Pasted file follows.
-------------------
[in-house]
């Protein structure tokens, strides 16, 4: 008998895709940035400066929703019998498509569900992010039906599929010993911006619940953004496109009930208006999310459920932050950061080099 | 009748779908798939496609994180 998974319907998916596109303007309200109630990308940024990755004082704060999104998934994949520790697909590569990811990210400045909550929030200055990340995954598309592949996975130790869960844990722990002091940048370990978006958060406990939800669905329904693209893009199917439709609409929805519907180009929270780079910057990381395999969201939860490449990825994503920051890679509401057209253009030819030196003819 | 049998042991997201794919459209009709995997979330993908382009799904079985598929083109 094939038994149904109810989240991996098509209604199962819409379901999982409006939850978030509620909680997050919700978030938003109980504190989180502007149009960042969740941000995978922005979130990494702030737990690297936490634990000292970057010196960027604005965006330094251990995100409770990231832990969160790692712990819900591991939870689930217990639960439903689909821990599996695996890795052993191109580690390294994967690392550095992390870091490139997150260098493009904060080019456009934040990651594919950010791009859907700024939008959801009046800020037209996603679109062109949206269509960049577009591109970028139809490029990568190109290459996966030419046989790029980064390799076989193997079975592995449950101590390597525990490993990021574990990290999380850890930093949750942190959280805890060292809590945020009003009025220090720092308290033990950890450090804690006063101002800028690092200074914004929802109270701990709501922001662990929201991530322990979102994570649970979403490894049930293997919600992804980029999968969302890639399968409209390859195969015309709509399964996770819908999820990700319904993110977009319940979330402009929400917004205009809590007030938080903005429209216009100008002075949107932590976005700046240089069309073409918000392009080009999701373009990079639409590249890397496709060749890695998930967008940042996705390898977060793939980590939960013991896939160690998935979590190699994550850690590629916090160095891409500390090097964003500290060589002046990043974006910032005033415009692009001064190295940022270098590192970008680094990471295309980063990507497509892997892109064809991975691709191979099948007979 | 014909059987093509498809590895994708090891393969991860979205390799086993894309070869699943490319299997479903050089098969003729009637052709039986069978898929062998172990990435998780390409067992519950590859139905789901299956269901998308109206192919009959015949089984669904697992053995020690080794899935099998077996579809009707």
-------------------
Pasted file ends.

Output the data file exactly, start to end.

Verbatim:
[in-house]
């Protein structure tokens, strides 16, 4: 008998895709940035400066929703019998498509569900992010039906599929010993911006619940953004496109009930208006999310459920932050950061080099 | 009748779908798939496609994180 998974319907998916596109303007309200109630990308940024990755004082704060999104998934994949520790697909590569990811990210400045909550929030200055990340995954598309592949996975130790869960844990722990002091940048370990978006958060406990939800669905329904693209893009199917439709609409929805519907180009929270780079910057990381395999969201939860490449990825994503920051890679509401057209253009030819030196003819 | 049998042991997201794919459209009709995997979330993908382009799904079985598929083109 094939038994149904109810989240991996098509209604199962819409379901999982409006939850978030509620909680997050919700978030938003109980504190989180502007149009960042969740941000995978922005979130990494702030737990690297936490634990000292970057010196960027604005965006330094251990995100409770990231832990969160790692712990819900591991939870689930217990639960439903689909821990599996695996890795052993191109580690390294994967690392550095992390870091490139997150260098493009904060080019456009934040990651594919950010791009859907700024939008959801009046800020037209996603679109062109949206269509960049577009591109970028139809490029990568190109290459996966030419046989790029980064390799076989193997079975592995449950101590390597525990490993990021574990990290999380850890930093949750942190959280805890060292809590945020009003009025220090720092308290033990950890450090804690006063101002800028690092200074914004929802109270701990709501922001662990929201991530322990979102994570649970979403490894049930293997919600992804980029999968969302890639399968409209390859195969015309709509399964996770819908999820990700319904993110977009319940979330402009929400917004205009809590007030938080903005429209216009100008002075949107932590976005700046240089069309073409918000392009080009999701373009990079639409590249890397496709060749890695998930967008940042996705390898977060793939980590939960013991896939160690998935979590190699994550850690590629916090160095891409500390090097964003500290060589002046990043974006910032005033415009692009001064190295940022270098590192970008680094990471295309980063990507497509892997892109064809991975691709191979099948007979 | 014909059987093509498809590895994708090891393969991860979205390799086993894309070869699943490319299997479903050089098969003729009637052709039986069978898929062998172990990435998780390409067992519950590859139905789901299956269901998308109206192919009959015949089984669904697992053995020690080794899935099998077996579809009707």